Green Mandate EP. 5- ‘Managing Feral Dogs in Wildlife Habitats’ in conversation with Dr. Abi Tamim Vanak
The Vidhi Centre for Legal Policy and Rainmatter Foundation invite you to the THE GREEN MANDATE EP. 5, on ‘MANAGING FERAL DOGS IN WILDLIFE HABITATS’ in conversation with noted ecologist Dr. Abi Tamim Vanak.
About Managing Feral Dogs in Wildlife Habitats
Domestic Dogs (Canis familiaris) were among the first domesticated animals in the history of human civilization. Initially, dogs were kept as hunting allies, herders of livestock, and guards against predators. In modern society, dogs also serve several social purposes like assisting the police, serving people with disability, and general companionship. However, when neglected or no longer needed, dogs often become feral or free roaming. Such a feral population of dogs harass, chase, and kill endemic wildlife species and compete with other wild carnivores like wolves, snow leopards, brown bears, etc. While the mere presence of dogs can drive away some native wildlife, it also leads to increased human-wildlife conflicts in some landscapes. Dogs also carry diseases like rabies, parvovirus, and canine distemper virus- which can lead to a significant decline in the population of endangered wildlife. Due to such a large impact on native species, the free-ranging domestic dogs are referred to as one of the most dangerous invasive species across the world.
India is home to about 60 million of the world’s estimated 1 billion dogs. A 2018 study reported that domestic dogs are known to attack 80 wildlife species in India, out of which 31 are listed as threatened and 4 as critically endangered species by the International Union for Conservation of Nature (IUCN). However, the issue of feral dogs is still overlooked by the government with no sufficient legal and policy level interventions to manage feral dogs in wildlife habitats.
In this episode of The Green Mandate, we will be discussing the concern of the feral dogs toward Indian wildlife in detail and possible interventions to manage the same.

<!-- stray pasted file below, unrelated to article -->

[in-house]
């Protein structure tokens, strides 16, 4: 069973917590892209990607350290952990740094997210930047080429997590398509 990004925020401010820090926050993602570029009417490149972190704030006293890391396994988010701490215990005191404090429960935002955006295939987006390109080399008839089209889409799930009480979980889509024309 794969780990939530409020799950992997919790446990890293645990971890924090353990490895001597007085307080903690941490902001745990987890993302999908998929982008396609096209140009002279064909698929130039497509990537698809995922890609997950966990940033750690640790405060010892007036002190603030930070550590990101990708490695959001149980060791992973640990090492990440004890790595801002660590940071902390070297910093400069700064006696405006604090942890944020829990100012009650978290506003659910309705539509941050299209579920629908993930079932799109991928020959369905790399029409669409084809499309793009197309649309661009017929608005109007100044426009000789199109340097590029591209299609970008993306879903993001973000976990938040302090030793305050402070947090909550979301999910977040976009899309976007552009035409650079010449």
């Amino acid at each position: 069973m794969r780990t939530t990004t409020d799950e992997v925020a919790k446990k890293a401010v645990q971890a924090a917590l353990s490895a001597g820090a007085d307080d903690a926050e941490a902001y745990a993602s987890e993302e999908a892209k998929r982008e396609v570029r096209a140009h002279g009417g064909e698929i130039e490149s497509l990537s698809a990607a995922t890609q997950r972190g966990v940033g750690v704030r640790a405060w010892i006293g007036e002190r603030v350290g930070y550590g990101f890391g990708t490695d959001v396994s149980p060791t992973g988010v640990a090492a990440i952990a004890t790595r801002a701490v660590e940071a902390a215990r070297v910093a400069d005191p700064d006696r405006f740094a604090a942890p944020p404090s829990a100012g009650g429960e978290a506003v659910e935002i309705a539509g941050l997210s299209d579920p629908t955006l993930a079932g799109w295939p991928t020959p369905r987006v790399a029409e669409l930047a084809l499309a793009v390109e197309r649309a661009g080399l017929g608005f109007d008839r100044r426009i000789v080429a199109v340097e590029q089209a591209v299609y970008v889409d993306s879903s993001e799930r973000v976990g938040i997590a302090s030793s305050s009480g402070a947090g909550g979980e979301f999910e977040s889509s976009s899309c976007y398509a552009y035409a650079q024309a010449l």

About the Speaker
Dr. Abi T Vanak is a Professor level faculty in the Centre for Biodiversity and Conservation and interim Director of the Centre for Policy Design at ATREE. Dr Vanak is an ecologist with broad interests in animal movement ecology, disease ecology, savanna ecosystems and wildlife in human-dominated systems. Subsequent to completing his PhD in the USA and post-doc in South Africa, studying the movement ecology of elephants, large African carnivores and savanna ecosystem dynamics, Dr Vanak returned to India in 2012. Since then his research has included projects on the conservation of semi-arid savanna grasslands in peninsular India and the adaptation of mesocarnivores to human-dominated landscapes. Dr Vanak’s interests in disease ecology led him to explore the dynamics of pathogen transmission between domestic animals and native wildlife using the OneHealth framework. He is currently focussing on improving policies for domestic dog management, restoration ecology and OneHealth in India.
29th July 2022, Friday, 16.00-17.00 HRS (IST)
16.00 hrs: Introduction
16.10 hrs: Discussion with Dr Vanak
16.50 hrs: Q&A Session with Audience
The event is open for all, but prior registration on Zoom is recommended. You can also send your questions for Dr Vanak in advance to be considered during the live discussion to email@example.com.
About The Green Mandate
The UNEP Global Report on Environmental Rule of Law observed that despite a 38-fold increase in environmental laws worldwide since 1972, the greatest challenge to environmental protection remained partial enforcement and implementation.
India, a megadiverse country with 10 biogeographic zones and 4 biodiversity hotspots, is also the second most populous country in the world. The future of India’s natural heritage depends greatly on how we conserve and manage our natural resources and wildlife today. This not only requires the current laws to be firm, but also for the policy framework to remain dynamic and responsive to the new and emerging challenges.
Further, a nuanced understanding of the implementation challenges at the ground, regularly evaluating the impact of any new amendments to the laws, attending to the neglected aspects of the regulatory framework and contemplating the drivers which influence the law and policy making are some of the critical actions which are required on part of the state as well as the civil society.
THE GREEN MANDATE provides a platform for an in-depth conversation on such issues affecting current conservation challenges and aims at developing a deeper public discourse on the law and policy aspects of it. (Watch previous episodes of The Green Mandate).
The Climate and Ecosystems team at Vidhi is supported by Rainmatter Foundation and Sandeep Singhal.